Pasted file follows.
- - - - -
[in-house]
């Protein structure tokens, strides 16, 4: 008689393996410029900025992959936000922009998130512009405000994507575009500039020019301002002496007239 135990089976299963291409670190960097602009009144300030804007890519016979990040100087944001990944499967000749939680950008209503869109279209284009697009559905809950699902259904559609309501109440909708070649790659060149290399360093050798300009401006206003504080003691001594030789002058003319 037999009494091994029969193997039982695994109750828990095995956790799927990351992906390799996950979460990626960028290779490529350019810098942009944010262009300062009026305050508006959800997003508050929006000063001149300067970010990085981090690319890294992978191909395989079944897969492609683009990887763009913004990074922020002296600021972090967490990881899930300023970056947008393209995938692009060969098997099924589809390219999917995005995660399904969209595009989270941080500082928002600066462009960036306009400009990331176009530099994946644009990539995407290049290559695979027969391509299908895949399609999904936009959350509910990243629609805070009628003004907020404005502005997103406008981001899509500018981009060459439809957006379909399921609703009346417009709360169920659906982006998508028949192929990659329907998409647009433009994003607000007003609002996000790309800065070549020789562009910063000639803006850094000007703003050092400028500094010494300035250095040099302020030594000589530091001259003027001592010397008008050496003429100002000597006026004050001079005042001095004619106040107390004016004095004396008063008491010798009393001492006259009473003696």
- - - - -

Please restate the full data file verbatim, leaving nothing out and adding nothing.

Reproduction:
[in-house]
């Protein structure tokens, strides 16, 4: 008689393996410029900025992959936000922009998130512009405000994507575009500039020019301002002496007239 135990089976299963291409670190960097602009009144300030804007890519016979990040100087944001990944499967000749939680950008209503869109279209284009697009559905809950699902259904559609309501109440909708070649790659060149290399360093050798300009401006206003504080003691001594030789002058003319 037999009494091994029969193997039982695994109750828990095995956790799927990351992906390799996950979460990626960028290779490529350019810098942009944010262009300062009026305050508006959800997003508050929006000063001149300067970010990085981090690319890294992978191909395989079944897969492609683009990887763009913004990074922020002296600021972090967490990881899930300023970056947008393209995938692009060969098997099924589809390219999917995005995660399904969209595009989270941080500082928002600066462009960036306009400009990331176009530099994946644009990539995407290049290559695979027969391509299908895949399609999904936009959350509910990243629609805070009628003004907020404005502005997103406008981001899509500018981009060459439809957006379909399921609703009346417009709360169920659906982006998508028949192929990659329907998409647009433009994003607000007003609002996000790309800065070549020789562009910063000639803006850094000007703003050092400028500094010494300035250095040099302020030594000589530091001259003027001592010397008008050496003429100002000597006026004050001079005042001095004619106040107390004016004095004396008063008491010798009393001492006259009473003696």